Baccy Pipes

A Restoration of a Weber Blackthorne 735 Canadian


I have been keeping a eye out for a nice Weber Blackthorne billiard or Canadian. They are not that easy to find , if you do find a decent one  people want to charge you twice or more what they are worth. I happened upon this 735 on a Ebay listing. I have a couple of 735’s and they are fine smokers. One is a Jobey (made by Weber at the time) and the other is a Weber Golden Walnut smooth finish. Being a fan of sandblast  pipes i jumped on the Blacthorne and won the bid of the pipe that also was from his fathers collection.

The pipe needed some work but for the price less than a average pizza it was worth it. The stem was pretty chewed but the rest of pipe was in excellent shape.

Pipe as it arrived,

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Weber’s have a large button hole and it makes them have a great draw but its also a weakness .They tend to get holes and cracks easier than most stems.

I first gave the bowl  a good scrubbing and cleaning along with sanding most of the cake out.100_8713 (640x480).jpg

I soaked the stem in alcohol to clean and scrub all the old tars and such.100_8716 (640x480).jpg100_8719 (640x480).jpg

I then soaked it Oxy Clean and warm water for a couple of hours and then scrubbed it  with a Scotch Brite pad  get rid it of oxidation.100_8727 (640x480).jpg

After the years of usage and  my cleaning of the briar the color was becoming thin so i made up a match of the  factory color. I dyed it let it dry in between coats.I ended up dying it with three thin coats.100_8732 (640x480).jpg100_8730 (640x480).jpg

While the bowl was drying i went to work on the stem.

First thing i did was address the crack on the top of the stem by adding a very thin coat of CA glue to the exposed section before i  sealed it up with the repair.100_8743 (640x480).jpg

I then filed the areas to be repaired so it would have a good bond and made me a stem plug ( thin cardboard wrapped in packing tape).100_8745 (640x480).jpg

I mixed up a combination of carbon and vulcanite powder i got from a old donor stem.100_8749 (640x480).jpg

I worked my way from the middle of the defect working my way out with thin coats of CA glue and powder . Filing in between coats to give it shape and a bond for the next coat.100_8751 (640x480).jpg100_8753 (640x480).jpg

After i got the stem part repaired i taped it up to build up the button.100_8755 (640x480).jpg100_8761 (640x480).jpg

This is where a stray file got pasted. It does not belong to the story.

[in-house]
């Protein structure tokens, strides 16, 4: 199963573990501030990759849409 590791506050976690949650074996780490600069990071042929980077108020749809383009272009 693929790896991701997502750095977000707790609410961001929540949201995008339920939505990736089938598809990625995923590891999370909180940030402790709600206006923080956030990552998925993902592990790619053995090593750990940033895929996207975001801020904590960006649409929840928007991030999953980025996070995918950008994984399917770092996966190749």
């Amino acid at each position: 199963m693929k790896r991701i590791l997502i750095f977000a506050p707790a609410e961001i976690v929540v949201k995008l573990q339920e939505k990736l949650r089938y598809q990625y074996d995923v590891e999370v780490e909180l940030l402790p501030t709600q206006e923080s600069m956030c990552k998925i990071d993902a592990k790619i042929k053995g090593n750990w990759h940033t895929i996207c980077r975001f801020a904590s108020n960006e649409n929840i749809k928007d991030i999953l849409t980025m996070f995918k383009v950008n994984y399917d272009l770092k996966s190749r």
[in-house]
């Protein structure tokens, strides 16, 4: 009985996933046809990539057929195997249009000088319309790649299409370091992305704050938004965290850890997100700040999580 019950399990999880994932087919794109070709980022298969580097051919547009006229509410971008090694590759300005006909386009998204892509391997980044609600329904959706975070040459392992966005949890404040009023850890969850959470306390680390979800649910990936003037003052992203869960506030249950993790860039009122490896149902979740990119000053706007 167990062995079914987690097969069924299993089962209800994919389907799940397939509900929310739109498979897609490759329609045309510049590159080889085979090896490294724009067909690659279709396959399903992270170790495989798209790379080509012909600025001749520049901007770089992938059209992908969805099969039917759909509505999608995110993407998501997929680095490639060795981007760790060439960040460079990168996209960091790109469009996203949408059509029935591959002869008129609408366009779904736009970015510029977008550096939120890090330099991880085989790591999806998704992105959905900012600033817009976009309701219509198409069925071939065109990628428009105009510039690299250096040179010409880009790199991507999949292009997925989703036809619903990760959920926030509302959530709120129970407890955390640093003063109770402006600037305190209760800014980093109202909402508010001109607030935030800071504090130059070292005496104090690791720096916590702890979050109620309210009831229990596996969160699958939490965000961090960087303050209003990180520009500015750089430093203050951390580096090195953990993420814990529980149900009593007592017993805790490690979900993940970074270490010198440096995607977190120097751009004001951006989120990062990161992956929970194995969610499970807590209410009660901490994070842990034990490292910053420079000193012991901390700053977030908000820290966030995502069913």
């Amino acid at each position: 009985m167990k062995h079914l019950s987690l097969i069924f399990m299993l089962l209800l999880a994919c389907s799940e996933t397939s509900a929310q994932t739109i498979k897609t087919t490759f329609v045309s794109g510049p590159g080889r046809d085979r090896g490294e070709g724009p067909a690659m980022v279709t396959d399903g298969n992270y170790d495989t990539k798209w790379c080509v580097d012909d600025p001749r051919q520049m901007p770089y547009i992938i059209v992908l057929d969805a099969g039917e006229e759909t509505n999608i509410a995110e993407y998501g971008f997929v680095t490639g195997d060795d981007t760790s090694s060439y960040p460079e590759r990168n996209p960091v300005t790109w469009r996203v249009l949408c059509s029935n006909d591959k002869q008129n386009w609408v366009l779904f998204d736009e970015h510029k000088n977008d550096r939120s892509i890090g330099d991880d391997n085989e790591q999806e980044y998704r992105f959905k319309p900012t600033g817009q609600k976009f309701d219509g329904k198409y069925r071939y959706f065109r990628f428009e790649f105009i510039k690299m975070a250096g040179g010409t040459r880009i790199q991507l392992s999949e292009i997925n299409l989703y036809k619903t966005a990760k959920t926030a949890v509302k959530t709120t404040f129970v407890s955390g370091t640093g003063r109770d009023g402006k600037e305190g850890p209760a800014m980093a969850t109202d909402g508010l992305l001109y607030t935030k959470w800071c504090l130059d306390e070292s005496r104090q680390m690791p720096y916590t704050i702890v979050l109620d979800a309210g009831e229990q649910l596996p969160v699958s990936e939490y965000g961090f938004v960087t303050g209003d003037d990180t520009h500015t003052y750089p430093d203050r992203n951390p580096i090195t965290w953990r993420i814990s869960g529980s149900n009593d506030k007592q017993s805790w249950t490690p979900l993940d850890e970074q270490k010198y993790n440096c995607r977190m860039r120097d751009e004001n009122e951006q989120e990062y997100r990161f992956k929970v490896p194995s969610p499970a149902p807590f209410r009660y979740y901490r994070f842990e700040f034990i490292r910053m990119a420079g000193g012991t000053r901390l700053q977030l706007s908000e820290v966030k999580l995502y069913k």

After filing it to shape the rough filling is done and ready for the  sanding.100_8764 (640x480).jpg100_8765 (640x480).jpg

I sanded the stem and repairs starting with 400 grit working my way up to 2500.100_8769 (640x480).jpg

After the repairs were done i took the bowl and wiped it mineral oil and gave it a rub with 000 steel wool to knock down the finish some and give the color some relief and depth 100_8741 (640x480).jpg

The bowl and stem back together for wipe down again with mineral oil to check work before going to the final buffing and wax.100_8778 (640x480).jpg

One thing i did notice on the stem then it is stamped English Para. This is the only pipe i know of in my collection that has this stamped on the stem.

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After some time on the buffer , the finished pipe.1 (640x480).jpg2.jpg3.jpg5.jpg6.jpg7.jpg8.jpg9.jpg

I’m pretty happy with the way it turned out and looking forward to smoking it in the years to come.


9 thoughts on “A Restoration of a Weber Blackthorne 735 Canadian

  1. Nice work on that one Troy. Glad to see you back in action. I was wondering what had happened to you!

    Liked by 1 person

  2. Nice write up and great work as always. That’s a real beauty now.

    Liked by 1 person

  3. Excellent job. I like the idea of vulcanite dust used in the CA glue mix. I’d never thought of that before. Learning something new every day.

    Liked by 1 person

  4. Snappy looking pipe Troy. One of my favourite shapes

    Liked by 1 person

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